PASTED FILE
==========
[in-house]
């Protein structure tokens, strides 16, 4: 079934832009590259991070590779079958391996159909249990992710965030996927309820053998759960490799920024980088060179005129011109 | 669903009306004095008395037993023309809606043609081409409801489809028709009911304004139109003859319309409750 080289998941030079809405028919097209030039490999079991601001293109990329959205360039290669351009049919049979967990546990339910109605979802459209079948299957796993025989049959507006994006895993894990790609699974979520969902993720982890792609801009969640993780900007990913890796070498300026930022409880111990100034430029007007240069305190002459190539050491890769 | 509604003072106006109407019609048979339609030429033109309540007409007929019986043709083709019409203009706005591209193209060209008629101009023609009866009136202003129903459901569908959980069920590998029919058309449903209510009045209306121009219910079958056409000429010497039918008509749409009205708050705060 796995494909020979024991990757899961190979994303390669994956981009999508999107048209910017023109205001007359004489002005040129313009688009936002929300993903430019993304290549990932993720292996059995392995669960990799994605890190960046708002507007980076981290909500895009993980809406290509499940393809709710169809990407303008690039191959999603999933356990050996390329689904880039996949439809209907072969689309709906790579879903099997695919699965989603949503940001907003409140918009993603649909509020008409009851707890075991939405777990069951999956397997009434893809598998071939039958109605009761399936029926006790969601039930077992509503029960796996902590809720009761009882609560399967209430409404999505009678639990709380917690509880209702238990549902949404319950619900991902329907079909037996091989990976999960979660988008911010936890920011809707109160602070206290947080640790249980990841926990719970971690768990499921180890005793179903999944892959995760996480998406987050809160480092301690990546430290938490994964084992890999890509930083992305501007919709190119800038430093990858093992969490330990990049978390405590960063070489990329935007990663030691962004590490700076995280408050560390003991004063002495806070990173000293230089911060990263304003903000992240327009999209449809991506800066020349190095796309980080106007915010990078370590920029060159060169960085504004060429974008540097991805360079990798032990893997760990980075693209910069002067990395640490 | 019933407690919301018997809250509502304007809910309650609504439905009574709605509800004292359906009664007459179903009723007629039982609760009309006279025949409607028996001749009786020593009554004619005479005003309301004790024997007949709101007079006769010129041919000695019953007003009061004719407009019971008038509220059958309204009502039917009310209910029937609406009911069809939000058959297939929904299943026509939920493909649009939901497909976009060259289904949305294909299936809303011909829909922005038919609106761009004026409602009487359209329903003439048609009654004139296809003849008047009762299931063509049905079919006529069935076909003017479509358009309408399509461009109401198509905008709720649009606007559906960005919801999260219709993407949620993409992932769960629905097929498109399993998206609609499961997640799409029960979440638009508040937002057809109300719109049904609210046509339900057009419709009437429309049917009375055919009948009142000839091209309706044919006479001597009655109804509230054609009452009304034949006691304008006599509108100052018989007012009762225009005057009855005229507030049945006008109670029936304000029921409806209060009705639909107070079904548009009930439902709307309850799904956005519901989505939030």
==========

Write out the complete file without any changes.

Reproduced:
[in-house]
């Protein structure tokens, strides 16, 4: 079934832009590259991070590779079958391996159909249990992710965030996927309820053998759960490799920024980088060179005129011109 | 669903009306004095008395037993023309809606043609081409409801489809028709009911304004139109003859319309409750 080289998941030079809405028919097209030039490999079991601001293109990329959205360039290669351009049919049979967990546990339910109605979802459209079948299957796993025989049959507006994006895993894990790609699974979520969902993720982890792609801009969640993780900007990913890796070498300026930022409880111990100034430029007007240069305190002459190539050491890769 | 509604003072106006109407019609048979339609030429033109309540007409007929019986043709083709019409203009706005591209193209060209008629101009023609009866009136202003129903459901569908959980069920590998029919058309449903209510009045209306121009219910079958056409000429010497039918008509749409009205708050705060 796995494909020979024991990757899961190979994303390669994956981009999508999107048209910017023109205001007359004489002005040129313009688009936002929300993903430019993304290549990932993720292996059995392995669960990799994605890190960046708002507007980076981290909500895009993980809406290509499940393809709710169809990407303008690039191959999603999933356990050996390329689904880039996949439809209907072969689309709906790579879903099997695919699965989603949503940001907003409140918009993603649909509020008409009851707890075991939405777990069951999956397997009434893809598998071939039958109605009761399936029926006790969601039930077992509503029960796996902590809720009761009882609560399967209430409404999505009678639990709380917690509880209702238990549902949404319950619900991902329907079909037996091989990976999960979660988008911010936890920011809707109160602070206290947080640790249980990841926990719970971690768990499921180890005793179903999944892959995760996480998406987050809160480092301690990546430290938490994964084992890999890509930083992305501007919709190119800038430093990858093992969490330990990049978390405590960063070489990329935007990663030691962004590490700076995280408050560390003991004063002495806070990173000293230089911060990263304003903000992240327009999209449809991506800066020349190095796309980080106007915010990078370590920029060159060169960085504004060429974008540097991805360079990798032990893997760990980075693209910069002067990395640490 | 019933407690919301018997809250509502304007809910309650609504439905009574709605509800004292359906009664007459179903009723007629039982609760009309006279025949409607028996001749009786020593009554004619005479005003309301004790024997007949709101007079006769010129041919000695019953007003009061004719407009019971008038509220059958309204009502039917009310209910029937609406009911069809939000058959297939929904299943026509939920493909649009939901497909976009060259289904949305294909299936809303011909829909922005038919609106761009004026409602009487359209329903003439048609009654004139296809003849008047009762299931063509049905079919006529069935076909003017479509358009309408399509461009109401198509905008709720649009606007559906960005919801999260219709993407949620993409992932769960629905097929498109399993998206609609499961997640799409029960979440638009508040937002057809109300719109049904609210046509339900057009419709009437429309049917009375055919009948009142000839091209309706044919006479001597009655109804509230054609009452009304034949006691304008006599509108100052018989007012009762225009005057009855005229507030049945006008109670029936304000029921409806209060009705639909107070079904548009009930439902709307309850799904956005519901989505939030």